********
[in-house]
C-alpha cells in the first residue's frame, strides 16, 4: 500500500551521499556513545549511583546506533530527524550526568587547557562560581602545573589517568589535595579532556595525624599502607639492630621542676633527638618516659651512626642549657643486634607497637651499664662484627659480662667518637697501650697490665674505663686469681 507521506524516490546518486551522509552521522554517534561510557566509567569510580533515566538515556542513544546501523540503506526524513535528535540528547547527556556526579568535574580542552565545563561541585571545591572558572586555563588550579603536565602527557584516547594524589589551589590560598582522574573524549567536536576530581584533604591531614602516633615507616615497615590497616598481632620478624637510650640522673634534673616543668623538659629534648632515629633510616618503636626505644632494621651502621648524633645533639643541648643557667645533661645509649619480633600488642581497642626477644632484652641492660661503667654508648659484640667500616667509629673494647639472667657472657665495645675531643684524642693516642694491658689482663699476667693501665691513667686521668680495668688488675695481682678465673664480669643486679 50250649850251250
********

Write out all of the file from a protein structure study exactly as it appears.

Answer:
[in-house]
C-alpha cells in the first residue's frame, strides 16, 4: 500500500551521499556513545549511583546506533530527524550526568587547557562560581602545573589517568589535595579532556595525624599502607639492630621542676633527638618516659651512626642549657643486634607497637651499664662484627659480662667518637697501650697490665674505663686469681 507521506524516490546518486551522509552521522554517534561510557566509567569510580533515566538515556542513544546501523540503506526524513535528535540528547547527556556526579568535574580542552565545563561541585571545591572558572586555563588550579603536565602527557584516547594524589589551589590560598582522574573524549567536536576530581584533604591531614602516633615507616615497615590497616598481632620478624637510650640522673634534673616543668623538659629534648632515629633510616618503636626505644632494621651502621648524633645533639643541648643557667645533661645509649619480633600488642581497642626477644632484652641492660661503667654508648659484640667500616667509629673494647639472667657472657665495645675531643684524642693516642694491658689482663699476667693501665691513667686521668680495668688488675695481682678465673664480669643486679 50250649850251250